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Abstract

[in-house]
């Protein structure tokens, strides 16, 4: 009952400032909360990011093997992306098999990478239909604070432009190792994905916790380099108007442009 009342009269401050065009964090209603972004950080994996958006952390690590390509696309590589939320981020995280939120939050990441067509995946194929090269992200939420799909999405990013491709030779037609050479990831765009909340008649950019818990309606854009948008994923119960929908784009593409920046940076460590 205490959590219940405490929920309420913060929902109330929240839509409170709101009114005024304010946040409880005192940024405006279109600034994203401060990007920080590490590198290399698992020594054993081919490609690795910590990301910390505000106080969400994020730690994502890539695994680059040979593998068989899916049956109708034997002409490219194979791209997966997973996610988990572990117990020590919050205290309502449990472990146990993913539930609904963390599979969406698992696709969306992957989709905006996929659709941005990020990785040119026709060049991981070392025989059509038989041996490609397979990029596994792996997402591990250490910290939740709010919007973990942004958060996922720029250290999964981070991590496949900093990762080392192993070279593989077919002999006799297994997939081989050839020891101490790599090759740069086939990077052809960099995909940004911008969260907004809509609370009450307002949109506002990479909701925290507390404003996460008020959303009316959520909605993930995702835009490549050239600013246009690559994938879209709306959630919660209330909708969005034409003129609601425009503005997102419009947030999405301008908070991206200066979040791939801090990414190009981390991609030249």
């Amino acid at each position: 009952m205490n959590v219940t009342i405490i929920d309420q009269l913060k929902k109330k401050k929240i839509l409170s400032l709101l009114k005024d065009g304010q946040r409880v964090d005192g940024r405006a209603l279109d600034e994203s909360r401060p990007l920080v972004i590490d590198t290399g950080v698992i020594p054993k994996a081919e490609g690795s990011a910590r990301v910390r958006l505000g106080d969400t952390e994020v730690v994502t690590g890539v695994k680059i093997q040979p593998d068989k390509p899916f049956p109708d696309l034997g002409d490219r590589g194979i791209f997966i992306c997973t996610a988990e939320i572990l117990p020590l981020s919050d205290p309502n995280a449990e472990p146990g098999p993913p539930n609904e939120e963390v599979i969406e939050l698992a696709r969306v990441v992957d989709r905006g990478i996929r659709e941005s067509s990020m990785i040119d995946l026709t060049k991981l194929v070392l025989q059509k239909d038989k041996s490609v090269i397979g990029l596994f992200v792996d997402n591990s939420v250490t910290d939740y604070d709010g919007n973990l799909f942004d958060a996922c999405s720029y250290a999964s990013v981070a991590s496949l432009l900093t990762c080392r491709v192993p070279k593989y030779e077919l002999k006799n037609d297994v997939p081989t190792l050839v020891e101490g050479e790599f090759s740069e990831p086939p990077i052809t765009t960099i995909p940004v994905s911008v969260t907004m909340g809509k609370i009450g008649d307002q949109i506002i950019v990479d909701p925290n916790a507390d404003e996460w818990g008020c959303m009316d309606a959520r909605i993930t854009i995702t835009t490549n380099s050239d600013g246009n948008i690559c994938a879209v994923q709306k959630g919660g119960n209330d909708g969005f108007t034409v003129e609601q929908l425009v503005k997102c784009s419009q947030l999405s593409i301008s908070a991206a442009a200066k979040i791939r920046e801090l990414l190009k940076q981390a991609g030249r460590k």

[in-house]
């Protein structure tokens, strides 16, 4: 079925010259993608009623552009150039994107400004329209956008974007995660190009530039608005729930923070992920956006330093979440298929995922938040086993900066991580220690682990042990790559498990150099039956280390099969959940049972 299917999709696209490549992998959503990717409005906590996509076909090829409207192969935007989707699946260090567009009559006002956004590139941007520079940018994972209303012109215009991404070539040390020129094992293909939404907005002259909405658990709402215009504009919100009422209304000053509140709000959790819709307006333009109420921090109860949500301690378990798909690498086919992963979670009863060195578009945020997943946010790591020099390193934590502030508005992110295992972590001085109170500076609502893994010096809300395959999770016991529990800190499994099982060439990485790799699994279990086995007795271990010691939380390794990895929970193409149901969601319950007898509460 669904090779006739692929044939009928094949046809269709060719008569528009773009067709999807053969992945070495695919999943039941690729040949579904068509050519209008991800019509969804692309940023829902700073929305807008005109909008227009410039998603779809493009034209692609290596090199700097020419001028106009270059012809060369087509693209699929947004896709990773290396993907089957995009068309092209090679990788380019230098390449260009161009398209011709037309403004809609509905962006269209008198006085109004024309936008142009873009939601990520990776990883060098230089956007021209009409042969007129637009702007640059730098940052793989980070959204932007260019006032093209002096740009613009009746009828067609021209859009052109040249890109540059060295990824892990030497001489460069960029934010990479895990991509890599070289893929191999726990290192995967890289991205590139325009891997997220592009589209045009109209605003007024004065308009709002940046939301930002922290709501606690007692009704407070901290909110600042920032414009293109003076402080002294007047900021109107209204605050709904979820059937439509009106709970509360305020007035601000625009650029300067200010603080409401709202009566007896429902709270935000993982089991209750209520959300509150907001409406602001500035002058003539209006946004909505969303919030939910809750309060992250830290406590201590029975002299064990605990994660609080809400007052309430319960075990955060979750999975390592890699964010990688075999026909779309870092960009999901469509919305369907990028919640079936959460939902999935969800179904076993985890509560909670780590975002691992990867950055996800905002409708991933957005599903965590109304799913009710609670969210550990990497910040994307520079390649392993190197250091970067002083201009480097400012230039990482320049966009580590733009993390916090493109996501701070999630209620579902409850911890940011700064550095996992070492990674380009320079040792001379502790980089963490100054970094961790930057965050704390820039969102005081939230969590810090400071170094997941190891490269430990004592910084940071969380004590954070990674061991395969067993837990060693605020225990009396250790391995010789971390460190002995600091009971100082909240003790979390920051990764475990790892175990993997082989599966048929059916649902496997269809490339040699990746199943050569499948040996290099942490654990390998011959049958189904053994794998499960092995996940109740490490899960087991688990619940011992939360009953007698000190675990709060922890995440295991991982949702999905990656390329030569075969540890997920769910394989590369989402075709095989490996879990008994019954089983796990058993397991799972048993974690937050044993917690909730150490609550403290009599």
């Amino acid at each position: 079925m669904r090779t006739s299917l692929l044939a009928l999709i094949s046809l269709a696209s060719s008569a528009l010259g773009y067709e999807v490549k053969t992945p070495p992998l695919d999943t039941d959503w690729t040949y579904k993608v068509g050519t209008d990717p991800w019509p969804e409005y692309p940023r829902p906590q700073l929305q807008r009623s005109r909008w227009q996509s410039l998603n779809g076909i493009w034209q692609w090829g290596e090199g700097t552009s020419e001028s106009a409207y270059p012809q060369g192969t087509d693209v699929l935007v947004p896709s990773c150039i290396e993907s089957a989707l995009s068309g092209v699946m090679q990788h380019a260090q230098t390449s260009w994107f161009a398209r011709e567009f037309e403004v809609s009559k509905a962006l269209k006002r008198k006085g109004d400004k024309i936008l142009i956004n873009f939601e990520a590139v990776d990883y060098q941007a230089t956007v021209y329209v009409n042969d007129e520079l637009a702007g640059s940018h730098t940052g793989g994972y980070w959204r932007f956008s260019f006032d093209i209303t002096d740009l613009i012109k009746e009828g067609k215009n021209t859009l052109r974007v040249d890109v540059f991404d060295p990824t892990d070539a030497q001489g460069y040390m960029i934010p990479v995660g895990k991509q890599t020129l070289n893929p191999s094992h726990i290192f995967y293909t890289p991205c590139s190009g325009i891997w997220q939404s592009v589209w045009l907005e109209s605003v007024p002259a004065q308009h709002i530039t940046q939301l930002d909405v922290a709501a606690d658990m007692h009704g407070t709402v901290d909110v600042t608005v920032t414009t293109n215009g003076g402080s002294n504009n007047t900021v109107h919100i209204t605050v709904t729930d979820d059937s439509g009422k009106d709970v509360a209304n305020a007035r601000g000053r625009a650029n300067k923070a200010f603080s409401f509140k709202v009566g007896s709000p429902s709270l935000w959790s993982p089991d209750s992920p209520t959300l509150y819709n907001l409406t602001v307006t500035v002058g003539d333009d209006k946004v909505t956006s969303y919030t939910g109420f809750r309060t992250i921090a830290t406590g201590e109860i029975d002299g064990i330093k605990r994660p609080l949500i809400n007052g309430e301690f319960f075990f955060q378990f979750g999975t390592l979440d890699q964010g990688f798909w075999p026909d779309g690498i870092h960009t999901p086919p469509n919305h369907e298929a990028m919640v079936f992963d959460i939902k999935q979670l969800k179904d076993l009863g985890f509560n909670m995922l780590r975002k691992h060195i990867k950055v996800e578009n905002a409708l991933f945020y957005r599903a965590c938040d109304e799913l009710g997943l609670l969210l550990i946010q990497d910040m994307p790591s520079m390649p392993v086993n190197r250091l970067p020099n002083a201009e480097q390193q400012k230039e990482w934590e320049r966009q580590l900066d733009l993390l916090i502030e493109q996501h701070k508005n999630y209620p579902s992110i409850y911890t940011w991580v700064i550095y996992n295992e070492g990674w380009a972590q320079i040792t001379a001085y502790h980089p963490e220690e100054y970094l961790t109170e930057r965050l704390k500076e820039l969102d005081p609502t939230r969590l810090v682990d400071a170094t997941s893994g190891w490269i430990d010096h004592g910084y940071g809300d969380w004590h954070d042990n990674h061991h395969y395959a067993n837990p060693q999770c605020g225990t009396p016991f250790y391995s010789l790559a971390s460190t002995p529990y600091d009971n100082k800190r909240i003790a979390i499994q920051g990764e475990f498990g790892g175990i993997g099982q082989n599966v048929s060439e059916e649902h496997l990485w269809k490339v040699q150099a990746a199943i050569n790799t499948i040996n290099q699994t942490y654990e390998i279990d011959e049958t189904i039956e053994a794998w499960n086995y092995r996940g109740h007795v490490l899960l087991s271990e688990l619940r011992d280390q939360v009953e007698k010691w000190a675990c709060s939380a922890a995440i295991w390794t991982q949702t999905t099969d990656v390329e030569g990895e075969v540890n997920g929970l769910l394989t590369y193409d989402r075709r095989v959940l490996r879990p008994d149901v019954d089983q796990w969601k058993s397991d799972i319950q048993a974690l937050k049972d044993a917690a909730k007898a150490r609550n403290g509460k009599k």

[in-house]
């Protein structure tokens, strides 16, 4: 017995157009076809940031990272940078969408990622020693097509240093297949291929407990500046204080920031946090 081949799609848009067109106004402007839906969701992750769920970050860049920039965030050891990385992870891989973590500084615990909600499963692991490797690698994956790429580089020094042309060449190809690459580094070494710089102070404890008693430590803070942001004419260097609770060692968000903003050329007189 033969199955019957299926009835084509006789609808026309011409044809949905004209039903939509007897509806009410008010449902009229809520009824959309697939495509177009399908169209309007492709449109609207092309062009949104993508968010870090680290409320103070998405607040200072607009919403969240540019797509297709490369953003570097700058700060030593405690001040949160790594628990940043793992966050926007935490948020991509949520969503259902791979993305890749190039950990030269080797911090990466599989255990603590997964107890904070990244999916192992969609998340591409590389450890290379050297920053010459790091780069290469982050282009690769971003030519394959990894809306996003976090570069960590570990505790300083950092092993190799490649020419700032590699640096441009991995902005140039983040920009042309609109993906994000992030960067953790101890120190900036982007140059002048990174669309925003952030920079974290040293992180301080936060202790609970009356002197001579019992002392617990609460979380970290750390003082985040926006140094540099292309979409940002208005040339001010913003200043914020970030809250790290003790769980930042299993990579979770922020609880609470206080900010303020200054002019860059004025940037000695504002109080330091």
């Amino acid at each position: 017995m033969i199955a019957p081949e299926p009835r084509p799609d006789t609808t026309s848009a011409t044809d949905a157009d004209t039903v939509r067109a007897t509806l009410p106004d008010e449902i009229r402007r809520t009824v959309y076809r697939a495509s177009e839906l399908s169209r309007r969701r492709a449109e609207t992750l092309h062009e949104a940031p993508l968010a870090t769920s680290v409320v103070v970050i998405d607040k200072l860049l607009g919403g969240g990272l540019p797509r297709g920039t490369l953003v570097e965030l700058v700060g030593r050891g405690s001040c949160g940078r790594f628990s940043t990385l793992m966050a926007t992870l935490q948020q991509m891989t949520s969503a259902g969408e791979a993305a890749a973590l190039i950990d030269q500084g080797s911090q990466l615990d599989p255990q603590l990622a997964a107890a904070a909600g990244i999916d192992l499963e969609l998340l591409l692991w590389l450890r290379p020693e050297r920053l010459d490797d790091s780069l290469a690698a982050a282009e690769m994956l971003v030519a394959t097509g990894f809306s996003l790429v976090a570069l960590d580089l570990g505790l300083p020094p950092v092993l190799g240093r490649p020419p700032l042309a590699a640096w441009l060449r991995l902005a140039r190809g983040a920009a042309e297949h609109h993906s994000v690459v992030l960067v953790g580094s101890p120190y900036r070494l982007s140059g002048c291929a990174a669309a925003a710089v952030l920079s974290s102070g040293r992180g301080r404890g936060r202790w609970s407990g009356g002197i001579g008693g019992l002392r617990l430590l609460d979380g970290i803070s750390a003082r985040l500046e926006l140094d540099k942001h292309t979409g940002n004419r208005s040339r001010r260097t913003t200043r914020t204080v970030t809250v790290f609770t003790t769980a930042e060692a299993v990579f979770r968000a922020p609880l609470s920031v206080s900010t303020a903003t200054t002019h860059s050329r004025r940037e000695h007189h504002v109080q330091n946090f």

Latest Albian to late Maastrichtian sedimentary deposits on the Castilian ramp (northern Spain) contain a great diversity of facies punctuated by numerous biosedimentary discontinuities that reveal many paleoenvironmental changes and provide a precise record of stratigraphic cycles. These deposits represent a transgressive-regressive depositional megacycle (i.e., a very long-term cycle, 34 my). This late Cretaceous megacycle is subdivided into four long-term (4–20 my) transgressive-regressive depositional cycles: (1) latest Albian to middle Cenomanian cycle, (2) late Cenomanian to earliest Coniacian cycle, (3) early/middle Coniacian to late Santonian cycle and (4) latest Santonian to late Maastrichtian cycle. These long-term cycles are made up of 13 well-characterized short-term transgressive-regressive depositional cycles, plus other cycles of shorter duration. Most of the cycles recognized correlate with those defined from the series of the steeper, distal part of the ramp and from the outer series of the deep basque Basin. The megacycle and the long- and short-term cycles were largely the result of the tectonic behavior of the Basque-Cantabrian passive margin and were closely controlled by the evolution of the bay of Biscay in conjunction with the relative movements of the Iberian and European plates.

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